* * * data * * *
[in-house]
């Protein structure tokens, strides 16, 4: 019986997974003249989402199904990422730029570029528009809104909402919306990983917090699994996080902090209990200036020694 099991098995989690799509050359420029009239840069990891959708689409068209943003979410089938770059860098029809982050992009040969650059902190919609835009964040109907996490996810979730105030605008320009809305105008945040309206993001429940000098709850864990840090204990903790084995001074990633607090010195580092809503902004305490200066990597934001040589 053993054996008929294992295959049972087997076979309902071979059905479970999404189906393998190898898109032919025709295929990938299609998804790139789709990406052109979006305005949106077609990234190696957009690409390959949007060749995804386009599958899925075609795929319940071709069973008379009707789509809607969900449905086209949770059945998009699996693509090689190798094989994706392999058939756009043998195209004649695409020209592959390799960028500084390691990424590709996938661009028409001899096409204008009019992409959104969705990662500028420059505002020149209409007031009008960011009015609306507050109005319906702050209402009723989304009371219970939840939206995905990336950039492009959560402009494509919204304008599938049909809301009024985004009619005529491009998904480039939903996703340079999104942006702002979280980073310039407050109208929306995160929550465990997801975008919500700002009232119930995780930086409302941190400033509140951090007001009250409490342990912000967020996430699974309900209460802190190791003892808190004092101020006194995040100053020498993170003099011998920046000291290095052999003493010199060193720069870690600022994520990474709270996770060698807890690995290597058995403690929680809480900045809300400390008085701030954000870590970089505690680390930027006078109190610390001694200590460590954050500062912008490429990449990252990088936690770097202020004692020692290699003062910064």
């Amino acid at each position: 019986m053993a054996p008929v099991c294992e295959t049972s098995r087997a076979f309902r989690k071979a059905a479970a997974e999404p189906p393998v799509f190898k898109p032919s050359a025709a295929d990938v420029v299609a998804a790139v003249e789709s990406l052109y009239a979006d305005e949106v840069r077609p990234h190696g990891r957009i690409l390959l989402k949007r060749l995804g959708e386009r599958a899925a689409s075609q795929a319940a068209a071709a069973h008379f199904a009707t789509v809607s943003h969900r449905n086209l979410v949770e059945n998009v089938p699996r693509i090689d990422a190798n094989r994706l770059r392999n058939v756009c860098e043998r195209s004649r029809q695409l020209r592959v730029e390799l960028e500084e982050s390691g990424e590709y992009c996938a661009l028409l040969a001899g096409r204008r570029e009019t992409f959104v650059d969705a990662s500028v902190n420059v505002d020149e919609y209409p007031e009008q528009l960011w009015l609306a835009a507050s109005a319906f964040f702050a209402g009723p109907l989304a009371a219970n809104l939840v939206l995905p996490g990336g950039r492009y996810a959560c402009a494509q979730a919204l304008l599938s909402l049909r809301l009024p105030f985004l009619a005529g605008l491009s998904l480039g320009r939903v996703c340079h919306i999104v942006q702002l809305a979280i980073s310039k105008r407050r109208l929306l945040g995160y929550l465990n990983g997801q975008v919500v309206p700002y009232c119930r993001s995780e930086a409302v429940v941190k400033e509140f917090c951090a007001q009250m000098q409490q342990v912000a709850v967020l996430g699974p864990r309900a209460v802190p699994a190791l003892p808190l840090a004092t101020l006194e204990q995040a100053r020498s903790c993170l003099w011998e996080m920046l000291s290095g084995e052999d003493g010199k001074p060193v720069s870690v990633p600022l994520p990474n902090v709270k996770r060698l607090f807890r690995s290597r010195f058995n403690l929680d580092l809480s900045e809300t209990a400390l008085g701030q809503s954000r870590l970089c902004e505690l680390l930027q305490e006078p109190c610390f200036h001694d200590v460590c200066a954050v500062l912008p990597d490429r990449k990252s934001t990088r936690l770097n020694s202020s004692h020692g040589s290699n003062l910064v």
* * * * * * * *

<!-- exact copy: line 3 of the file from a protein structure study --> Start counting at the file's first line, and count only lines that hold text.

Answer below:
């Amino acid at each position: 019986m053993a054996p008929v099991c294992e295959t049972s098995r087997a076979f309902r989690k071979a059905a479970a997974e999404p189906p393998v799509f190898k898109p032919s050359a025709a295929d990938v420029v299609a998804a790139v003249e789709s990406l052109y009239a979006d305005e949106v840069r077609p990234h190696g990891r957009i690409l390959l989402k949007r060749l995804g959708e386009r599958a899925a689409s075609q795929a319940a068209a071709a069973h008379f199904a009707t789509v809607s943003h969900r449905n086209l979410v949770e059945n998009v089938p699996r693509i090689d990422a190798n094989r994706l770059r392999n058939v756009c860098e043998r195209s004649r029809q695409l020209r592959v730029e390799l960028e500084e982050s390691g990424e590709y992009c996938a661009l028409l040969a001899g096409r204008r570029e009019t992409f959104v650059d969705a990662s500028v902190n420059v505002d020149e919609y209409p007031e009008q528009l960011w009015l609306a835009a507050s109005a319906f964040f702050a209402g009723p109907l989304a009371a219970n809104l939840v939206l995905p996490g990336g950039r492009y996810a959560c402009a494509q979730a919204l304008l599938s909402l049909r809301l009024p105030f985004l009619a005529g605008l491009s998904l480039g320009r939903v996703c340079h919306i999104v942006q702002l809305a979280i980073s310039k105008r407050r109208l929306l945040g995160y929550l465990n990983g997801q975008v919500v309206p700002y009232c119930r993001s995780e930086a409302v429940v941190k400033e509140f917090c951090a007001q009250m000098q409490q342990v912000a709850v967020l996430g699974p864990r309900a209460v802190p699994a190791l003892p808190l840090a004092t101020l006194e204990q995040a100053r020498s903790c993170l003099w011998e996080m920046l000291s290095g084995e052999d003493g010199k001074p060193v720069s870690v990633p600022l994520p990474n902090v709270k996770r060698l607090f807890r690995s290597r010195f058995n403690l929680d580092l809480s900045e809300t209990a400390l008085g701030q809503s954000r870590l970089c902004e505690l680390l930027q305490e006078p109190c610390f200036h001694d200590v460590c200066a954050v500062l912008p990597d490429r990449k990252s934001t990088r936690l770097n020694s202020s004692h020692g040589s290699n003062l910064v």